Physical sensors measure a variety of physiological parameters, like body temperature, blood pressure, and muscle displacement. Imaging sensors encompass both endoscopic devices for internal observation and imaging, as well as more advanced techniques such as optical coherence tomography (OCT) and photoacoustic imaging where internal scans and visualization can be made nonintrusively. Chemical sensors rely on fluorescence, spectroscopic, and indicator techniques to identify and measure the presence of particular chemical compounds and metabolic variables (such as pH, blood oxygen, or glucose level). They detect specific chemical species for diagnostic purposes, as well as monitor the body's chemical reactions and activity. Biological sensors tend to be more complex and rely on biologic recognition reactions—such as enzyme-substrate, antigen-antibody, or ligand-receptor—to identify and quantify specific biochemical molecules of interest.

In terms of sensor development, the basic imaging sensors are the most developed. Fiber-optic sensors for measurement of physical parameters are the next most prevalent, and the least developed area in terms of successful products is sensors for biochemical sensing, even though many FOS concepts have been demonstrated.

Requirements and applications

Biomedical sensors present unique design challenges and particular problems related to their interface with a biological organism. Sensors must be safe, reliable, highly stable, biocompatible, amenable to sterilization and autoclaving, not prone to biologic rejection, and not require calibration (or at least maintain calibration for extended periods). Sensor packaging is an especially critical aspect since the devices must be very small—particularly those for implanting or indwelling purposes (see Fig. 2). The devices also must be as simple as possible.
Applications for biomedical sensors can be classified as in vivo or in vitro. In vivo refers to application on a whole, living organism—such as a human patient; in vitro refers to testing outside the body—such as laboratory blood tests. From the perspective of how sensors are applied to a patient or biological system, they can be classified as noninvasive, contacting (skin surface), minimally invasive (indwelling), or invasive (implantable). Biomedical sensors can be used in humans (clinical), in animals (veterinary), or other living organisms (life sciences), and, depending on the intended use, can be for diagnostic, therapeutic, or intensive care uses in clinical applications; research and preclinical development; or laboratory testing (see Table 1).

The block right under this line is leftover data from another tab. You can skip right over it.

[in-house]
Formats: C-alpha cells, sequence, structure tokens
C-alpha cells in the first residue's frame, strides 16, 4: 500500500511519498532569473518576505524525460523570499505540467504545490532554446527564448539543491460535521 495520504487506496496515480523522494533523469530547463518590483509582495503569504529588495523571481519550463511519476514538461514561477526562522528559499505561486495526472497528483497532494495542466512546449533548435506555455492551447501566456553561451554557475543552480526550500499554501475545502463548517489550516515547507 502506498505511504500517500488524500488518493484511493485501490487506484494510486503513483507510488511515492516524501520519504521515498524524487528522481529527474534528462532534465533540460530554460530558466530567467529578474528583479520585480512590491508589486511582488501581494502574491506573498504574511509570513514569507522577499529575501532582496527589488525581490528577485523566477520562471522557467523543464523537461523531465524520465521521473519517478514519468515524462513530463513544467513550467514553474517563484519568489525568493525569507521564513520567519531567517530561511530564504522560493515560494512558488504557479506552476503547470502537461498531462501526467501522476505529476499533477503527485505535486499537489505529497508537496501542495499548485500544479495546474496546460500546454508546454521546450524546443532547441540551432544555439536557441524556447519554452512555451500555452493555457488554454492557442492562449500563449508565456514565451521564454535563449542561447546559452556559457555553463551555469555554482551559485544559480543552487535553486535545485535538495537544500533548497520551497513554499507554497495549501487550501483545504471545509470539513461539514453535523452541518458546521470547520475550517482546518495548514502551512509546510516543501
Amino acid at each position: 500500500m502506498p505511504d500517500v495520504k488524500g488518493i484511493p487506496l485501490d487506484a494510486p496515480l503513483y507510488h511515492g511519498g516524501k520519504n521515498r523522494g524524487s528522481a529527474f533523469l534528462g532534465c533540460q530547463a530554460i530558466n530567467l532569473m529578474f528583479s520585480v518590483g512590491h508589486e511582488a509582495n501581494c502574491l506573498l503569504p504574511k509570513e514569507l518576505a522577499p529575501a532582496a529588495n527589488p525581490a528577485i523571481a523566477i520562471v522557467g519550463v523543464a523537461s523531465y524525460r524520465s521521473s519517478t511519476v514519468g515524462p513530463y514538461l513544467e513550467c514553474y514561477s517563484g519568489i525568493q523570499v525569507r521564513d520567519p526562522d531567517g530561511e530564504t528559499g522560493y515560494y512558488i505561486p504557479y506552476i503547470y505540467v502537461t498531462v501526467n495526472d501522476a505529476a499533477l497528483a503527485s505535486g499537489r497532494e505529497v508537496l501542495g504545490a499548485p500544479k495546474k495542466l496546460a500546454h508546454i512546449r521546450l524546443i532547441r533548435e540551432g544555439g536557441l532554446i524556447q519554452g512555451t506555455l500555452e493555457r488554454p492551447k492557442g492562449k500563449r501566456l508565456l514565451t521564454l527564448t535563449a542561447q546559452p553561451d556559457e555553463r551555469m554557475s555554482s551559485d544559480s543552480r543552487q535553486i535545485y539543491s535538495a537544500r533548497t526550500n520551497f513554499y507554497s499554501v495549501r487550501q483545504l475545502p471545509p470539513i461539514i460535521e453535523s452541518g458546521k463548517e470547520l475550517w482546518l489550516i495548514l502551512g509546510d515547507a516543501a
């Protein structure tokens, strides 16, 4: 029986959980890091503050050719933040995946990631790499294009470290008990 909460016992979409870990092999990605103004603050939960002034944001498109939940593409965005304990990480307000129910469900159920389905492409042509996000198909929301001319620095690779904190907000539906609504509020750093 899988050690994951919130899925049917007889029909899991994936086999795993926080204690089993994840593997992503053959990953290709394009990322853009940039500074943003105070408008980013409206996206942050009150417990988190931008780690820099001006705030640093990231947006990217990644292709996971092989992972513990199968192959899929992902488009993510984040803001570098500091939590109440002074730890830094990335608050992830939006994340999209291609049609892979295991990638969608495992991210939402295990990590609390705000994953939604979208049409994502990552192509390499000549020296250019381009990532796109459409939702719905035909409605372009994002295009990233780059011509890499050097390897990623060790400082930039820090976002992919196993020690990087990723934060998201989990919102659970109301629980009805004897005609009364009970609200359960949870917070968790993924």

Latest product developments

One of the early pioneers of fiber-optic biomedical sensors, Camino Labs (San Diego, CA), in 1984 introduced into the medical market an intracranial pressure (ICP) sensor that has since become one of the most commonly used ICP monitoring systems in the world. The device is based on an intensity modulating fiber-optic scheme relying on a miniature bellows as the transducer.

Other sensor pioneers are Luxtron (Santa Clara, CA; now part of LumaSense) with its fluoroptic temperature sensor, and FISO (Quebec City, QC, Canada) which has positioned itself as a leading supplier of medical fiber-optic pressure and temperature sensors. FISO's sensors are based on EFPI devices interrogated with white-light interferometry. Among a new generation of companies are Opsens, Neoptix (both in Quebec City, QC, Canada), and Samba Sensors (Västra Frölunda, Sweden). By far, the most common medical FOS on the market are temperature and pressure monitors, but a handful of other diverse sensors and instruments does exist (see Table 2). As costs fall and new sensing techniques are developed, it's likely that the number and diversity of biomedical FOS will increase.